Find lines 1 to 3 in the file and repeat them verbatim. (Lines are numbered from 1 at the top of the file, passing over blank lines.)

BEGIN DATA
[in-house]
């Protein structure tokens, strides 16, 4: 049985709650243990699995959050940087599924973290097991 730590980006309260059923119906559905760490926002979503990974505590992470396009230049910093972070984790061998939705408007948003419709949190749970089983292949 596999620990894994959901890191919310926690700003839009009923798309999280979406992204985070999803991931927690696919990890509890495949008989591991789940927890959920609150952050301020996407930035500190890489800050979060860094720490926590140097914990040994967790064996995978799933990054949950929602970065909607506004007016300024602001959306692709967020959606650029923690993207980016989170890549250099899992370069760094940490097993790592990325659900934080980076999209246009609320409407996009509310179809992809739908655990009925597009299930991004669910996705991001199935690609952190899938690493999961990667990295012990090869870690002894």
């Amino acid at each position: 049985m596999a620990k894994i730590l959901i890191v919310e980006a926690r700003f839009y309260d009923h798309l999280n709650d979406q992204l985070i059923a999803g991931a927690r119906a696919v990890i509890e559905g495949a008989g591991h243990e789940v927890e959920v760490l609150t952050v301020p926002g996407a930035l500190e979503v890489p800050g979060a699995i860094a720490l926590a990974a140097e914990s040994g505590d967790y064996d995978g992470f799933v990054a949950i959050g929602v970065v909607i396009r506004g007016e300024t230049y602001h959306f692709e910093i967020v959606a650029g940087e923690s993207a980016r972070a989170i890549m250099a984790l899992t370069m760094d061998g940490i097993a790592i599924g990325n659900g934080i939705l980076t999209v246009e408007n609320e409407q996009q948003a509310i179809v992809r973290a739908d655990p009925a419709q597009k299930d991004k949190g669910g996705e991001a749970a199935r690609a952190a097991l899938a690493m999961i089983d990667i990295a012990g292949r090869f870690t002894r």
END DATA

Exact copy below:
[in-house]
């Protein structure tokens, strides 16, 4: 049985709650243990699995959050940087599924973290097991 730590980006309260059923119906559905760490926002979503990974505590992470396009230049910093972070984790061998939705408007948003419709949190749970089983292949 596999620990894994959901890191919310926690700003839009009923798309999280979406992204985070999803991931927690696919990890509890495949008989591991789940927890959920609150952050301020996407930035500190890489800050979060860094720490926590140097914990040994967790064996995978799933990054949950929602970065909607506004007016300024602001959306692709967020959606650029923690993207980016989170890549250099899992370069760094940490097993790592990325659900934080980076999209246009609320409407996009509310179809992809739908655990009925597009299930991004669910996705991001199935690609952190899938690493999961990667990295012990090869870690002894």
């Amino acid at each position: 049985m596999a620990k894994i730590l959901i890191v919310e980006a926690r700003f839009y309260d009923h798309l999280n709650d979406q992204l985070i059923a999803g991931a927690r119906a696919v990890i509890e559905g495949a008989g591991h243990e789940v927890e959920v760490l609150t952050v301020p926002g996407a930035l500190e979503v890489p800050g979060a699995i860094a720490l926590a990974a140097e914990s040994g505590d967790y064996d995978g992470f799933v990054a949950i959050g929602v970065v909607i396009r506004g007016e300024t230049y602001h959306f692709e910093i967020v959606a650029g940087e923690s993207a980016r972070a989170i890549m250099a984790l899992t370069m760094d061998g940490i097993a790592i599924g990325n659900g934080i939705l980076t999209v246009e408007n609320e409407q996009q948003a509310i179809v992809r973290a739908d655990p009925a419709q597009k299930d991004k949190g669910g996705e991001a749970a199935r690609a952190a097991l899938a690493m999961i089983d990667i990295a012990g292949r090869f870690t002894r």